Cold Event in the South Atlantic Bight During Summer of 2003: Anomalous Hydrographic and Atmospheric Conditions
Digital Object Identifier (DOI)
[ 1] Unusually cold seawater temperatures were observed along much of the U. S. eastern seaboard during the summer of 2003. In this study, hydrographic and atmospheric observations from spring through summer were analyzed to track the evolution of the cold water event in the South Atlantic Bight (SAB) and investigate links to various forcing mechanisms. The hydrographic observations included 13 cross-shelf transects over the central region of the SAB, surface temperature time series from several NDBC stations, and bottom temperatures from a mid shelf mooring. Atmospheric data were obtained from NDBC stations. Additional data included water level from NOS stations and river discharge from USGS stations. The conditions observed during spring and summer of 2003 were compared with climatological values. Record precipitation and increased river discharge during spring produced strong salinity stratification over the inner and mid shelf. Anomalously intense and persistent upwelling-favorable winds were present from May until August. On the mid and outer shelf the resulting upwelling and subsurface shoreward penetration of cold water acted as a feedback mechanism to preserve the stratified conditions through the summer. The characteristics of the upwelled water corresponded to water from the lower part of the Gulf Stream water column. On the shelf the resulting temperature values under the thermocline were significantly lower than climatological temperatures by 5 degrees-7 degrees C.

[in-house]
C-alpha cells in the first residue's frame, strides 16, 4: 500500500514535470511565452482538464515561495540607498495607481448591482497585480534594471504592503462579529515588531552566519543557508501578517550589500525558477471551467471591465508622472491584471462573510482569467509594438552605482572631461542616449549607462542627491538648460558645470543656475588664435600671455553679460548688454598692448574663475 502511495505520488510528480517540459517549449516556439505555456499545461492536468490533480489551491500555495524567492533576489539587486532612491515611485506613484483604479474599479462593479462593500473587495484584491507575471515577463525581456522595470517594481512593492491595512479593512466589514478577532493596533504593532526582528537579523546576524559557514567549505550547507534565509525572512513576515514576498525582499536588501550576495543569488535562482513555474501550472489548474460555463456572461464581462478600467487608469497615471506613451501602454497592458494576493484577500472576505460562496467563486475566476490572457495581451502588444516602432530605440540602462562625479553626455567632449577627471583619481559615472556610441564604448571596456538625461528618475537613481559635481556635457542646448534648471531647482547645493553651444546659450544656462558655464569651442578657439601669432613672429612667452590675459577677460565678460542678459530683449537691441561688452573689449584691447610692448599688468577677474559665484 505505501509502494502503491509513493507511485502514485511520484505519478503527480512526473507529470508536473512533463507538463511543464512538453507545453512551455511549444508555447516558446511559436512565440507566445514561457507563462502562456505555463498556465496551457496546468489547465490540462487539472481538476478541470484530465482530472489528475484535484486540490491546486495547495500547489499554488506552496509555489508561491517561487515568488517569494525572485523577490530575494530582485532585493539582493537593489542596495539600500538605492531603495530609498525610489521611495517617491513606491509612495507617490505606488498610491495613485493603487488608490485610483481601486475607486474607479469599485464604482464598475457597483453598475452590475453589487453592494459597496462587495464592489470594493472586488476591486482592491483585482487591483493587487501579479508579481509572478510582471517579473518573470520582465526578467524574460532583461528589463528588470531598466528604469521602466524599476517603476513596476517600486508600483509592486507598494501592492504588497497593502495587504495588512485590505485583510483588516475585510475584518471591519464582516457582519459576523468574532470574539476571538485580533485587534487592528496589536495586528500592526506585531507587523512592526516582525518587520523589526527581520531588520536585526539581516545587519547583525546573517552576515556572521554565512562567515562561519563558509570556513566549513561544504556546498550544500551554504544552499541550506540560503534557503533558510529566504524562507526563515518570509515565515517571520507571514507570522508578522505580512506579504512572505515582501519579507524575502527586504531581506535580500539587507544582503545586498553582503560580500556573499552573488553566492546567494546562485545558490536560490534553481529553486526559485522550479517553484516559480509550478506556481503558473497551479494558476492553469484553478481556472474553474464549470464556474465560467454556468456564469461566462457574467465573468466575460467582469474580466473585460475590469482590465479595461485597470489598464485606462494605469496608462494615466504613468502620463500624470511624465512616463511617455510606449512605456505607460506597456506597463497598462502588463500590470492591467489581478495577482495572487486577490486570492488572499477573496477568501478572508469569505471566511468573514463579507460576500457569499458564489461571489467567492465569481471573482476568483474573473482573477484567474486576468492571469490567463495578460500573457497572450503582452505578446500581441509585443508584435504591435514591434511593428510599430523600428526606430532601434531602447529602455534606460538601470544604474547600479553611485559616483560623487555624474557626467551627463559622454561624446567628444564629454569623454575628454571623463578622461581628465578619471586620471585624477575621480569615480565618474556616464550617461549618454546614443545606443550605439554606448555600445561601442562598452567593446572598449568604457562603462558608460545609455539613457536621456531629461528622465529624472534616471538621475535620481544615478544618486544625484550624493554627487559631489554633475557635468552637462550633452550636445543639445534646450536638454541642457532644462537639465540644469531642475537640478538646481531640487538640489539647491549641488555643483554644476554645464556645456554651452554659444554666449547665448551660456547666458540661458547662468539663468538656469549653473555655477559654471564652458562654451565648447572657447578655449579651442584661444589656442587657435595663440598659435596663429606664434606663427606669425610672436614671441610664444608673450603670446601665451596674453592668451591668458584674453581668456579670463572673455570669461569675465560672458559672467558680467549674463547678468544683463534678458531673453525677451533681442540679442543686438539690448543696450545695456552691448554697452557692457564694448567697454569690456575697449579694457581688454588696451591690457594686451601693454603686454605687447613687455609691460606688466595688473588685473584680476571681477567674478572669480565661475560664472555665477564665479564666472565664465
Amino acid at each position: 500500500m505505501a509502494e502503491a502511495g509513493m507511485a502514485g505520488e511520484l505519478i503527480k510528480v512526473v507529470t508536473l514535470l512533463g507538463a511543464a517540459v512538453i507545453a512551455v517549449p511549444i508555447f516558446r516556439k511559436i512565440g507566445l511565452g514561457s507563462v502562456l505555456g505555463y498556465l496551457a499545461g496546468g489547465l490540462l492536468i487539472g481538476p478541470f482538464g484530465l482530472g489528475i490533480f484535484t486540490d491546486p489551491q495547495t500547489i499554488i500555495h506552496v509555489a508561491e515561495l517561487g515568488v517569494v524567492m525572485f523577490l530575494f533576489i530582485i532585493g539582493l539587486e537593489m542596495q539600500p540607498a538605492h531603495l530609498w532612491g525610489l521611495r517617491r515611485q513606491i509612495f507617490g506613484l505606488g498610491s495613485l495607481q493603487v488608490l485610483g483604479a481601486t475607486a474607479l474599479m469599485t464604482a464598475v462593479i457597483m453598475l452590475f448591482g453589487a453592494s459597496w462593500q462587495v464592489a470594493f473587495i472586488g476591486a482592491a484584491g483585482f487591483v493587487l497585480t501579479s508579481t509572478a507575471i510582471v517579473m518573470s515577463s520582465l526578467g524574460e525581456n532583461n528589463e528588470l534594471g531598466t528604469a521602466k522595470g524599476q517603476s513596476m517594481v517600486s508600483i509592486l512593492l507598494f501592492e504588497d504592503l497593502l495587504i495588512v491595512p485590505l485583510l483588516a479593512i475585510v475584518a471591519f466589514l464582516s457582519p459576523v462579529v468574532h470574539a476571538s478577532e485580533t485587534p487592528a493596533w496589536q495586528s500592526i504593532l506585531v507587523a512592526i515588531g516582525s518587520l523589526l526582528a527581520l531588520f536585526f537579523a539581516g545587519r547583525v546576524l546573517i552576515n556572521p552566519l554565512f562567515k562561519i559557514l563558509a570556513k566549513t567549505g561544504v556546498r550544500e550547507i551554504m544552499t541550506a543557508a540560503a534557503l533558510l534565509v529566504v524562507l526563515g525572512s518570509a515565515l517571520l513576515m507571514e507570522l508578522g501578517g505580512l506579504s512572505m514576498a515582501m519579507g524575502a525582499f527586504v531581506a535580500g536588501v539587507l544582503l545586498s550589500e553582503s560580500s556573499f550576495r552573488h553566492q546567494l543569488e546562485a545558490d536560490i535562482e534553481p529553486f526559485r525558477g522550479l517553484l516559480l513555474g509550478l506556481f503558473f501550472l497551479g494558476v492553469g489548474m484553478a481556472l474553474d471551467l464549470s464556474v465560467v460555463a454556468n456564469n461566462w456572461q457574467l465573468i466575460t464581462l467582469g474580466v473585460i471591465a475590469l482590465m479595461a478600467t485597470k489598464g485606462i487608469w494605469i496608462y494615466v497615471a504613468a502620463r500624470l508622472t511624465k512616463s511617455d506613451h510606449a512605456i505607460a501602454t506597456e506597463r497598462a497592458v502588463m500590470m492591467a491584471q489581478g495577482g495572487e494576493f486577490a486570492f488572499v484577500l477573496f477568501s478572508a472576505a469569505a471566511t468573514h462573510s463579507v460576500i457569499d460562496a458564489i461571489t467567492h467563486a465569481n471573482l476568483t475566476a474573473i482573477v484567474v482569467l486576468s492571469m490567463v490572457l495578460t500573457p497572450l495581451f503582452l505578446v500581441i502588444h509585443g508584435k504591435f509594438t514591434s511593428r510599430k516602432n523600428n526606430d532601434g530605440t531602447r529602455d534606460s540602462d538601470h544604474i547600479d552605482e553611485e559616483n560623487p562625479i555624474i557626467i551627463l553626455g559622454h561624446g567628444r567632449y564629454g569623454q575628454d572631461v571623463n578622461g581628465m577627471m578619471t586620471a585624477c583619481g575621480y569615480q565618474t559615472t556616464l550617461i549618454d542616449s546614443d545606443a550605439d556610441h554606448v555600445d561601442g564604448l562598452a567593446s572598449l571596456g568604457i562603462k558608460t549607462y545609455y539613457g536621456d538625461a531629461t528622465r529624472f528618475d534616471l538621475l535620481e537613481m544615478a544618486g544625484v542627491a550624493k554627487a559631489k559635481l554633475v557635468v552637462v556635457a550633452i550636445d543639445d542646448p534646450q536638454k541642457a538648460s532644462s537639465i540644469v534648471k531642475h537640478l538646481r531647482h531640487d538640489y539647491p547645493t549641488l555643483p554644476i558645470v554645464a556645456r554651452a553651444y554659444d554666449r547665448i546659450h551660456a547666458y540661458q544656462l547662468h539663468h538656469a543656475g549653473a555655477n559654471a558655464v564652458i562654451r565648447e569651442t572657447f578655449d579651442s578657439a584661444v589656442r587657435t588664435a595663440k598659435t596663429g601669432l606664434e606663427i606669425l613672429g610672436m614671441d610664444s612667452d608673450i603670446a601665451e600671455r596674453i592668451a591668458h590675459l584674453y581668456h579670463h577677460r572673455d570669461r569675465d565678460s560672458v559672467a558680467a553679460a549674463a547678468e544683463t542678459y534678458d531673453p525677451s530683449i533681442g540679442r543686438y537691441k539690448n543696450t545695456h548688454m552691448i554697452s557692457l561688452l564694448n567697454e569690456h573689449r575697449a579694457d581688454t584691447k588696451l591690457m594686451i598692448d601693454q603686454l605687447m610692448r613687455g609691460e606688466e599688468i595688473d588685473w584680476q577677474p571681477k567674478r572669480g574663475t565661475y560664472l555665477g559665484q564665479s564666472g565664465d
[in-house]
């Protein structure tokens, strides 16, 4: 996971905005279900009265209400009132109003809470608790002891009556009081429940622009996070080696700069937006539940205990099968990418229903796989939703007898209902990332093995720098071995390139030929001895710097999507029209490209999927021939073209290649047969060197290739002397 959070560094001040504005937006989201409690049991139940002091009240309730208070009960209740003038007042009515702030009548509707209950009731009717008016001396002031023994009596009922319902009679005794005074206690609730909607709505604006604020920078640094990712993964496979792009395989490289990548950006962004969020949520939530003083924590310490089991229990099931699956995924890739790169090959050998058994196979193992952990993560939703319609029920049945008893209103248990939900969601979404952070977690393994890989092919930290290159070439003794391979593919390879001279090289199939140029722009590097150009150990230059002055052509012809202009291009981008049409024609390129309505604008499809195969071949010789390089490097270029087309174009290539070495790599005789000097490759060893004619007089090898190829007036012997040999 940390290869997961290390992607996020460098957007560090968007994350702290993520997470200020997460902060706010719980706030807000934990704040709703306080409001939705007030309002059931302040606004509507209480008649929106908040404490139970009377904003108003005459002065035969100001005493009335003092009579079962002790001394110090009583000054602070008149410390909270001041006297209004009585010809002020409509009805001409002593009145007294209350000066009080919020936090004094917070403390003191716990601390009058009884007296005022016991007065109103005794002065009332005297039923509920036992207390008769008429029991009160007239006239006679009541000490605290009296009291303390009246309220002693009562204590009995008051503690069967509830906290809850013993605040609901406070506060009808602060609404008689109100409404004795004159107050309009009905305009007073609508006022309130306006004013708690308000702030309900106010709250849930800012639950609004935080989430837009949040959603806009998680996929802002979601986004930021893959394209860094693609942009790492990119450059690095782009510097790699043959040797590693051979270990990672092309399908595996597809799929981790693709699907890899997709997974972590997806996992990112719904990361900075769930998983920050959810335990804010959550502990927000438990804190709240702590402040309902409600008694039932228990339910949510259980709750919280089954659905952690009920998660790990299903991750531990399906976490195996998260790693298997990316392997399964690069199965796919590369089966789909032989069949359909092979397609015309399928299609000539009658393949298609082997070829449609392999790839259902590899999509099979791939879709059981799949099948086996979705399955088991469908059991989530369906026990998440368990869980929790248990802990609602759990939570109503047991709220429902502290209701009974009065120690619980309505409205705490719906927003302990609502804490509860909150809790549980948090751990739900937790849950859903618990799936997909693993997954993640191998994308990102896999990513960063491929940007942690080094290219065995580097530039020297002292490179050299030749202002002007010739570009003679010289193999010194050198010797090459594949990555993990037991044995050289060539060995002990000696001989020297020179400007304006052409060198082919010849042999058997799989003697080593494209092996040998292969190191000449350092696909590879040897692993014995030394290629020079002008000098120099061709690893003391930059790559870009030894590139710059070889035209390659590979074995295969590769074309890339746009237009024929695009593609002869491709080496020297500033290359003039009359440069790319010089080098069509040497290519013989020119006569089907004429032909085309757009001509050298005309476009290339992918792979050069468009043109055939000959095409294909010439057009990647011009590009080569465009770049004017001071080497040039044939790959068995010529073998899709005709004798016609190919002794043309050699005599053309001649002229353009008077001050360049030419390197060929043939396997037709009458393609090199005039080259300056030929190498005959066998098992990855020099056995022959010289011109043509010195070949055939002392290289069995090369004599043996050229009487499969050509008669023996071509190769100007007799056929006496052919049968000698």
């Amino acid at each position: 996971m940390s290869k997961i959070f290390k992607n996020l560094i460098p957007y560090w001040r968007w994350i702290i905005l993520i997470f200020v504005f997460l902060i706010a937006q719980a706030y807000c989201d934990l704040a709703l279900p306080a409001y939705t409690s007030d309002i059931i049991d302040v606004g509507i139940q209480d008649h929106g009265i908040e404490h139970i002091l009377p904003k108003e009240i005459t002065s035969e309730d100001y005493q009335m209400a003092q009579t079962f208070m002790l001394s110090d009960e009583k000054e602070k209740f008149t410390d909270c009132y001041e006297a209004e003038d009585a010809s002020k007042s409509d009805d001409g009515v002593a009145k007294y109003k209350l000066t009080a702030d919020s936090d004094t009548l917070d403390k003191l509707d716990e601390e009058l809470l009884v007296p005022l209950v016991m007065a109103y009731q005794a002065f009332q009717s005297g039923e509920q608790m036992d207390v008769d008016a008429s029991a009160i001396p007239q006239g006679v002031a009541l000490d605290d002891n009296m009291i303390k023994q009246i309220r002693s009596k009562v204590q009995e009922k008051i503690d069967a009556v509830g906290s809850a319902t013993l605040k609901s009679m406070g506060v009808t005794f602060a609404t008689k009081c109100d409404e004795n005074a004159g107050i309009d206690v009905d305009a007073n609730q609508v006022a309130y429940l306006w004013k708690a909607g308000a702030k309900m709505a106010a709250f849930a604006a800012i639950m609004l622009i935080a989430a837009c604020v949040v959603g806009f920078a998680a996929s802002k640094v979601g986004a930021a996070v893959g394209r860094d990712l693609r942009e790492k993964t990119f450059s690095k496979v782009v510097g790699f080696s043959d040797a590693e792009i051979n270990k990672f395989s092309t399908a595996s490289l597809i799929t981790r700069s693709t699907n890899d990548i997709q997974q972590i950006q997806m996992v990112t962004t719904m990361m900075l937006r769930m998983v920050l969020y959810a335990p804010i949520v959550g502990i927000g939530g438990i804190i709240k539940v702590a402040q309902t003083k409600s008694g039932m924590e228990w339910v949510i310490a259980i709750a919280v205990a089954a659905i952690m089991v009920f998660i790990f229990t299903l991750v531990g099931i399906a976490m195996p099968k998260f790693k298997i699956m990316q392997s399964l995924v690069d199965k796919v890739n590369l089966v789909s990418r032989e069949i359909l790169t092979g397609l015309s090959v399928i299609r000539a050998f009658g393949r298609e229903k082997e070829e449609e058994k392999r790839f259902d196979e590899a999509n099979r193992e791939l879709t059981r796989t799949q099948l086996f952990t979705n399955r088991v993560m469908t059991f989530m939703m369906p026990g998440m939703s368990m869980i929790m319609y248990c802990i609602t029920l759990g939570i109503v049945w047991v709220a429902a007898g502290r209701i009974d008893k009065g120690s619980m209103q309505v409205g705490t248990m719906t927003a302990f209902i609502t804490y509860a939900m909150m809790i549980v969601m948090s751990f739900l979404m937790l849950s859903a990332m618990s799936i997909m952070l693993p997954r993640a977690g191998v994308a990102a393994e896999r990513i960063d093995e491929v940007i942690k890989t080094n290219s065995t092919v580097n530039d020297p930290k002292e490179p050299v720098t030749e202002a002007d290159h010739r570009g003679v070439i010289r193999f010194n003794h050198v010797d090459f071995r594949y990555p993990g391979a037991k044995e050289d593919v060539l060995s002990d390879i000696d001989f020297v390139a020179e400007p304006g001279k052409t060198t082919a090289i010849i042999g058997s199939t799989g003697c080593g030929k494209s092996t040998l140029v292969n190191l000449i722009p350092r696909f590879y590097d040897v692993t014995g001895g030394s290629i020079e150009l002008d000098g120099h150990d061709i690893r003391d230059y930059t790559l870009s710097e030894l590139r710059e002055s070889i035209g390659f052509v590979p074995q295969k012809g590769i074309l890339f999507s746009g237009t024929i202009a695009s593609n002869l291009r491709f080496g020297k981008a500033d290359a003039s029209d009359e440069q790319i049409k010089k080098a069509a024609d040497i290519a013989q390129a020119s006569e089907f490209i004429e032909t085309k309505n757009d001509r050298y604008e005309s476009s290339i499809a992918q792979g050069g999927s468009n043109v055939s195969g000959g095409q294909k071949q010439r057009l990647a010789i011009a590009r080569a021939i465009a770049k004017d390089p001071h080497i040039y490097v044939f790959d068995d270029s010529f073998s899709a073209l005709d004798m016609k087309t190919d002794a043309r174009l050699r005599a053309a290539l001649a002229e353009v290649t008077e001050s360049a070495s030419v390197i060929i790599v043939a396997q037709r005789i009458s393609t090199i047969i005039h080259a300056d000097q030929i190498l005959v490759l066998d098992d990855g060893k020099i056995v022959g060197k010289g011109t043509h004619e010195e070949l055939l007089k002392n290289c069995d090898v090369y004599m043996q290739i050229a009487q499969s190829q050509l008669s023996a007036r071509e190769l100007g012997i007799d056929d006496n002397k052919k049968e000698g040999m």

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Citation / Publisher Attribution
Journal of Geophysical Research - Oceans, v. 111, no. C6, article C06007.
Scholar Commons Citation
Aretxabaleta, Alfredo; Nelson, James R.; Blanton, Jack O.; Seim, Harvey E.; Werner, Francisco E.; Bane, John M.; and Weisberg, Robert H., "Cold Event in the South Atlantic Bight During Summer of 2003: Anomalous Hydrographic and Atmospheric Conditions" (2006). Marine Science Faculty Publications. 133.